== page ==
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Prints of the body of an ancient creature aged 518 million years have been found in China

28.09.2022 ТАСС 110 просмотров

Paleontologists have discovered a common ancestor of mosses and annelids in China.

European and Chinese paleontologists have discovered body prints of an ancient 518 million-year-old creature in Yunnan Province, which claims to be the common ancestor of mosses, brachiopods and annelids. This was announced on Tuesday by the press service of the British Bristol University.

"The fossil we found is at the same time similar to both bristle worms and chiton mollusks, but at the same time it is neither one nor the other invertebrate. The discovery of the body prints of this creature for the first time indicated that the common ancestor of worms, mosses and brachiopods was originally similar to annelids," said Professor Jacob Winter of the University of Bristol (UK), whose words are quoted by the press service of the university.

According to current scientists, the first multicellular organisms appeared about 600-800 million years ago, shortly before the so-called Cambrian explosion. This is what scientists call a short period of time that began 550 million years ago, when all modern types of animals, as well as the ancestors of plants and fungi, appeared almost simultaneously.

Scientists have long been interested in how this process took place and what the most ancient ancestors of those types of multicellular living creatures that inhabit the oceans and land today looked like. So far, paleontologists and geneticists cannot say for sure when and how the common ancestors of worms, mollusks, brachiopod invertebrates similar to them, as well as other types of multicellular living creatures separated.

The history of early animal evolution Professor Jacob Winter and his colleagues took a big step towards revealing the history of the early evolution of multicellular life during the excavations they conducted on the territory of the southern Chinese province of Yunnan.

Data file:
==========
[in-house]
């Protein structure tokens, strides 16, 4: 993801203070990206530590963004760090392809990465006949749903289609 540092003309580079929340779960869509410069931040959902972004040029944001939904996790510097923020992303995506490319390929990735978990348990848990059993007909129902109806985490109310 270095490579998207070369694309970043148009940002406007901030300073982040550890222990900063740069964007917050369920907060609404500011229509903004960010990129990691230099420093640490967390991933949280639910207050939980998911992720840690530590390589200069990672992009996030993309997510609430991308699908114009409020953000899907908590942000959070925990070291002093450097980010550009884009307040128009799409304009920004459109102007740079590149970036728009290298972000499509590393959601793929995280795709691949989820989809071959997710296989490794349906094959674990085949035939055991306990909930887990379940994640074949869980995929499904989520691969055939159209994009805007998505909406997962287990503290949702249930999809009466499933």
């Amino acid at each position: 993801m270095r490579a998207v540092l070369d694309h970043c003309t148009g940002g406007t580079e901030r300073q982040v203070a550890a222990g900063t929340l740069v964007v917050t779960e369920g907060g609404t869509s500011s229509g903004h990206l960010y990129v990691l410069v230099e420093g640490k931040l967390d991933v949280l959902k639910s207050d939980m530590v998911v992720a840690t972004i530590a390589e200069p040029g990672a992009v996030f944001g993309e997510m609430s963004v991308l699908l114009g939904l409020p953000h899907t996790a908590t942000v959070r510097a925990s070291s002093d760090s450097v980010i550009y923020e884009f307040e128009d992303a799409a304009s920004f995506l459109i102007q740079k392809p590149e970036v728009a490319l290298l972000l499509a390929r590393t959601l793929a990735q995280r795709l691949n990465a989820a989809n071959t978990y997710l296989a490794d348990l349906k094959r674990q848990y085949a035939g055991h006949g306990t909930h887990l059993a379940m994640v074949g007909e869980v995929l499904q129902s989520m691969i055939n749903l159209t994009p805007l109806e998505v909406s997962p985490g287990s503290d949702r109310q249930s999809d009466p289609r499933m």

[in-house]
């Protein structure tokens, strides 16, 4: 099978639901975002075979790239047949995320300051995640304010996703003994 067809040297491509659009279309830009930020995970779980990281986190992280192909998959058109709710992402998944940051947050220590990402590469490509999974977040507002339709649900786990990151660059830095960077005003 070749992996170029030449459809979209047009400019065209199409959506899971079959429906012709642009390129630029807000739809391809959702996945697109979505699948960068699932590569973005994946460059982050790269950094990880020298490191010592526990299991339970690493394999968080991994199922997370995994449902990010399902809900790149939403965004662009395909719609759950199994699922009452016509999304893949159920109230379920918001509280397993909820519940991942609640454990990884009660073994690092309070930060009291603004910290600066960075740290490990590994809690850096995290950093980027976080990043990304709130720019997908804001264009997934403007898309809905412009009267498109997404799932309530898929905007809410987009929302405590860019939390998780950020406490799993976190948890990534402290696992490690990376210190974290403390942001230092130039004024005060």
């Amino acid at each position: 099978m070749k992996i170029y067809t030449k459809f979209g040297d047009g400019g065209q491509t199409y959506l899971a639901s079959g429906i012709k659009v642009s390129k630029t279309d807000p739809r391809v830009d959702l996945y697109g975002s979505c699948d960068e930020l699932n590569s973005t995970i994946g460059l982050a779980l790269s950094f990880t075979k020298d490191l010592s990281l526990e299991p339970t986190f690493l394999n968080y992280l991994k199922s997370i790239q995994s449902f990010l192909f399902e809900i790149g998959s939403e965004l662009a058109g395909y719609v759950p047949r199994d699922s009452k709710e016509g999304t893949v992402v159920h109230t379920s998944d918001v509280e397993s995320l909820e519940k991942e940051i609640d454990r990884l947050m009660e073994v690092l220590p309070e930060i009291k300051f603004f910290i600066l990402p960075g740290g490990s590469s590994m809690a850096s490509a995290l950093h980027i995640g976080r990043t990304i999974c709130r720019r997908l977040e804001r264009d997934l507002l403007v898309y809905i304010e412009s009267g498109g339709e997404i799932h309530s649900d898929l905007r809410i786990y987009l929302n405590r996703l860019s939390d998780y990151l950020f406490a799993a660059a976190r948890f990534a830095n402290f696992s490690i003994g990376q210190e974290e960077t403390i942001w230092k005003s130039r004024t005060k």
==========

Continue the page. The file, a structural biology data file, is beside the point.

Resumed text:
There are special lagerstett shales, formed during the "Cambrian explosion" in the shallow waters of one of the ancient seas, whose waters covered almost the entire territory of modern China.

Due to the special conditions of formation in these shales, prints of soft tissues of the body of ancient animals have been preserved, including the remains of an extremely unusual invertebrate creature named Wufengella bengtsoni. It is at the same time similar to a bristle worm and a chiton mollusk, but at the same time significantly differs in anatomy from both those and other varieties of modern invertebrates of the inhabitants of the seas.

Scientists reconstructed the three-dimensional body shape of Wufengella bengtsoni using a CT scanner, which helped them study the shape of its limbs and various body organs. This analysis showed that the fossil discovered by the researchers belongs to the so-called tommotids, primitive Cambrian invertebrates, which are presumably the common ancestors of mosses, phoronids and brachiopods.

According to Professor Jacob Winter, such a feature of Wufengella bengtsoni was the first evidence in favor of the fact that the common ancestor of mosses, phoronids and brachiopods invertebrates was more similar to ancient annelids than to modern representatives of these types of marine animals, leading a stationary lifestyle and foraging by filtering water. Understanding this will improve paleontologists' understanding of the early evolution of multicellular life, the scientists concluded.

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